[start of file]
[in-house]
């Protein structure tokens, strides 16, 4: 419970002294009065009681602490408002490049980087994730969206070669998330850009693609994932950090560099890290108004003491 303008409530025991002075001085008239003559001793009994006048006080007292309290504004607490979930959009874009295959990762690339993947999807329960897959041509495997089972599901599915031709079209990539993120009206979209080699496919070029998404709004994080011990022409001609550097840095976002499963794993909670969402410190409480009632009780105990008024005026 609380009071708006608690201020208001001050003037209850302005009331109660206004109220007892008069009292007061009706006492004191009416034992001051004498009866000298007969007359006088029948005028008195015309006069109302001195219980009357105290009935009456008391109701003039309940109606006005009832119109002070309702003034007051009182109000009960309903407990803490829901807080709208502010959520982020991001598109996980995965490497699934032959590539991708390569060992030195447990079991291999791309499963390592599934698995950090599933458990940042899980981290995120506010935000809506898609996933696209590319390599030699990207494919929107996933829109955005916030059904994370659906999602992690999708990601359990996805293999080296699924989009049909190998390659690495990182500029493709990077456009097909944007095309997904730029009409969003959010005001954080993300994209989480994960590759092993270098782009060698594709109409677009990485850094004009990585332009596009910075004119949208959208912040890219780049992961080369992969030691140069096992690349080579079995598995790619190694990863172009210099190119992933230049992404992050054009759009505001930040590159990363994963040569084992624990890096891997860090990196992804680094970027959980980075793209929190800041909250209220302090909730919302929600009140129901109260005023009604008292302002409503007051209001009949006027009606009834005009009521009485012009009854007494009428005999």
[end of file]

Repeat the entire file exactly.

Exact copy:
[in-house]
């Protein structure tokens, strides 16, 4: 419970002294009065009681602490408002490049980087994730969206070669998330850009693609994932950090560099890290108004003491 303008409530025991002075001085008239003559001793009994006048006080007292309290504004607490979930959009874009295959990762690339993947999807329960897959041509495997089972599901599915031709079209990539993120009206979209080699496919070029998404709004994080011990022409001609550097840095976002499963794993909670969402410190409480009632009780105990008024005026 609380009071708006608690201020208001001050003037209850302005009331109660206004109220007892008069009292007061009706006492004191009416034992001051004498009866000298007969007359006088029948005028008195015309006069109302001195219980009357105290009935009456008391109701003039309940109606006005009832119109002070309702003034007051009182109000009960309903407990803490829901807080709208502010959520982020991001598109996980995965490497699934032959590539991708390569060992030195447990079991291999791309499963390592599934698995950090599933458990940042899980981290995120506010935000809506898609996933696209590319390599030699990207494919929107996933829109955005916030059904994370659906999602992690999708990601359990996805293999080296699924989009049909190998390659690495990182500029493709990077456009097909944007095309997904730029009409969003959010005001954080993300994209989480994960590759092993270098782009060698594709109409677009990485850094004009990585332009596009910075004119949208959208912040890219780049992961080369992969030691140069096992690349080579079995598995790619190694990863172009210099190119992933230049992404992050054009759009505001930040590159990363994963040569084992624990890096891997860090990196992804680094970027959980980075793209929190800041909250209220302090909730919302929600009140129901109260005023009604008292302002409503007051209001009949006027009606009834005009009521009485012009009854007494009428005999």